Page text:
Did you know that open source data analytics software was used to reveal the Panama Papers?
The Deep Learning Analytics track at GOTO Copenhagen 2016 provides an introduction to deep learning including its capabilities and the many practical applications along with discussions on how machine learning can be used to discover similar research ideas across domains and disciplines. The track also covered how to do analyze huge amounts of data and apply machine learning algorithms to this data to gain new insights.
Watch the videos from the Deep Learning Analytics track at GOTO Copenhagen 2016 below.
Deep Learning: What It Is and What It Can Do For You
with Diogo Moitinho de Almeida, Programmer, Mathlete and Senior Data Scientist at Enlitic
We start from the basics of deep learning: what it is, how it works, and how to get started, and then move to the most commonly used architectures including convolutional and recurrent networks. We then talk about its capabilities in the context of extremely challenging tasks that the research community has been trying to solve, as well as practical applications.
Illusions of certainty: what our brains can teach us about software engineering
with Julie Pitt, Machine Intelligence Expert and Co-Founder of Order of Magnitude Labs
Death and taxes. These are the only things certain in life, as they say. And yet, software developers rely upon a third certainty: computers do what we tell them to and nothing more. When designing software systems, we tend to describe them in terms of “the happy path.” The tests we write reassure us that known scenarios achieve known outcomes. We account for failures as if they happen one at a time. When it comes to software systems in the wild, we often underestimate our uncertainty about their behavior, resulting in outages and late night conference calls. Why do we do this, and why is it a problem? What can we do about it? It turns out that looking at how our brains work provides some clues. Learn the full story during this talk.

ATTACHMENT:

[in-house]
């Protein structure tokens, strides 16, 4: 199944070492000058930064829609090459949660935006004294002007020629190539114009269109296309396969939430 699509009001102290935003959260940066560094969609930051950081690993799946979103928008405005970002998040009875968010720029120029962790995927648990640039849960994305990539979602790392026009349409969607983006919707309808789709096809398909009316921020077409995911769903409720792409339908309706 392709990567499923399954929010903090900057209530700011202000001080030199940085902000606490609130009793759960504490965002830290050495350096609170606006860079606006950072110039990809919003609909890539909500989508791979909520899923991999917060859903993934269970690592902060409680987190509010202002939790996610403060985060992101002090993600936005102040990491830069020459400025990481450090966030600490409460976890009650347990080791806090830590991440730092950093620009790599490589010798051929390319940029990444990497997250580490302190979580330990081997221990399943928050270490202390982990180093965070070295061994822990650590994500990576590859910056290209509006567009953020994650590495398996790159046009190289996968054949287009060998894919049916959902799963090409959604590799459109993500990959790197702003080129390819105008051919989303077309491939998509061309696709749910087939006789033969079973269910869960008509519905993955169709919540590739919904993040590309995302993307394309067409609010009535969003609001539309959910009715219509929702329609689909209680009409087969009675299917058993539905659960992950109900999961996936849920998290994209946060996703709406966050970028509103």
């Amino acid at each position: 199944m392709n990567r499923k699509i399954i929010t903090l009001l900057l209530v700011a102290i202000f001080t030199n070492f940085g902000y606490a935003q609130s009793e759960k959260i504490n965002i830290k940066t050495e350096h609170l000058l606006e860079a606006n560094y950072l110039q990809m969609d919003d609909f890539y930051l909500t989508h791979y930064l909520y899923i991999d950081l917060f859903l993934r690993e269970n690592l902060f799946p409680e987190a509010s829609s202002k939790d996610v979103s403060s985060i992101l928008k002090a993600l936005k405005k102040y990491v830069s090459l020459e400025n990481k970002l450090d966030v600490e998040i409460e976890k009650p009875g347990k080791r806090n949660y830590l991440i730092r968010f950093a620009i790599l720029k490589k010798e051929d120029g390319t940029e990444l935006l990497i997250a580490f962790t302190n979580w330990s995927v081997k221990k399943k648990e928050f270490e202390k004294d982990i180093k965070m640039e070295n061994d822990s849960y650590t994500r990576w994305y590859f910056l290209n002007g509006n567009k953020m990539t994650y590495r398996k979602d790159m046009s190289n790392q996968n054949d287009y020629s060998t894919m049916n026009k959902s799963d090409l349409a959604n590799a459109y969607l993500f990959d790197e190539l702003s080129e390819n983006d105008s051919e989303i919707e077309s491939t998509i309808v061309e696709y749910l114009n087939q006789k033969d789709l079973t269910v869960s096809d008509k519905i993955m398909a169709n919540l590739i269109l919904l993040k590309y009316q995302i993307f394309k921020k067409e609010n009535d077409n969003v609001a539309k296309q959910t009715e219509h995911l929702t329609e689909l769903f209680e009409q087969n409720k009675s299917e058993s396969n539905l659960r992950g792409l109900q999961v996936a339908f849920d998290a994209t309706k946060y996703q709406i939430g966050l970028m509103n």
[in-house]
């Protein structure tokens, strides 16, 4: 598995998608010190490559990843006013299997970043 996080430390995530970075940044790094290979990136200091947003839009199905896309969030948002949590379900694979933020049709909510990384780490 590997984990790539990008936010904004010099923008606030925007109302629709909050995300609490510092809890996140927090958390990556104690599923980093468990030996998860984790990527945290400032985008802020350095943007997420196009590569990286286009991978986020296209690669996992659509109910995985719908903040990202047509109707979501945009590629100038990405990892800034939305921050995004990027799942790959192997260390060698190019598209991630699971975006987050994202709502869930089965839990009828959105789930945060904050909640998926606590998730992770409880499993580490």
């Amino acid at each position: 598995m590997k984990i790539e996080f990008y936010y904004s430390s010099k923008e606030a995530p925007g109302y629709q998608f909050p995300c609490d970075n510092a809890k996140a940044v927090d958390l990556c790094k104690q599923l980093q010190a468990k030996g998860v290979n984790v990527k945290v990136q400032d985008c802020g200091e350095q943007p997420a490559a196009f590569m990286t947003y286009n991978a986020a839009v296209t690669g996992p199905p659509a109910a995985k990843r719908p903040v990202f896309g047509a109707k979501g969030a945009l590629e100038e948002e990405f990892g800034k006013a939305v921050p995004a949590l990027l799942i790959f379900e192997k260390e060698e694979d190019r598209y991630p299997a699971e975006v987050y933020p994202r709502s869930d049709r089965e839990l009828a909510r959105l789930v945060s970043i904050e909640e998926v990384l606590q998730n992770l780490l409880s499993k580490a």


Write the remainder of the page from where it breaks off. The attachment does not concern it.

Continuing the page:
How the Investigative Journalists of the ICIJ used modern Open Source Technologies to unearth the stories of the Panama Papers
with Michael Hunger, Graph Addict at Neo4j
The biggest leak in journalistic history has not only been mind blowing for everyone but also challenging for the team of journalists and developers known as the ICIJ. With more than 11M documents sizing 2.6TB of information, it is truly impressive that a small team of 3 developers could support more than 400 journalists in a year’s worth of investigative work.
This became possible through the efficient use of open source technology for scanning and extracting text and metadata from the documents. The biggest difference though made the power of a graph database to connect the people, companies and accounts revealed in the investigation.
Especially for the non-technical journalists, the ability to unearth all those connections “was like magic”. Collaborating in research they benefited from each other’s work to see the bigger picture grow more interesting every day.
In this talk, I detail the process and the technologies used by the journalists for their investigative work, including Apache Solr Apache Tika, and Neo4j. Then, I focus on their work with Neo4j, the data model they developed and the types of queries and interactions that helped them to grow their understanding. We discuss how tools for visual graph exploration and search enable even non-technical users to benefit from working with large amounts of connected data.
Using the officially published dataset of 3.4M records, we demonstrate how new insights in your existing, disconnected data are just one graph query away.
Exploring StackOverflow Data
with Evelina Gabasova, F# Expert and Researcher at University of Cambridge
When you’re stuck while programming – who you gonna call? StackOverflow! It’s an invaluable source of daily help to many. Interestingly, you can also download the entire data dump of StackOverflow and let machine learning loose on the dataset. In the talk I’ll look at what we can learn from the crowdsourced knowledge of developers worldwide. Meanwhile, you will also learn about ideas behind some machine learning algorithms that can give us insights into complex data. I will use a combination of statistical computing language R with functional language F# to show how you can easily access and process large-scale data the functional way.
Discovering similar Research Ideas using Semantic Vectors and Machine Learning
with Mads Rydahl, Strategic Advisor at Unsilo
UNSILO works with leading Scientific Publishers to enrich their content and improve discoverability across domains and disciplines. Our discovery tools capture trending ideas and novel concepts as they emerge, and they help researchers find articles that describe parallel research of similar ideas across different domains and disciplines.
In this talk I will present our vision, the problems we are trying to solve in Science, and some of the platforms and tools we use. The talk will include examples of use of text mining tools and semantic vectors. And to put these ideas into practice, I will describe two of the major challenges we are currently trying to solve, and outline the future direction of what we call Text Intelligence.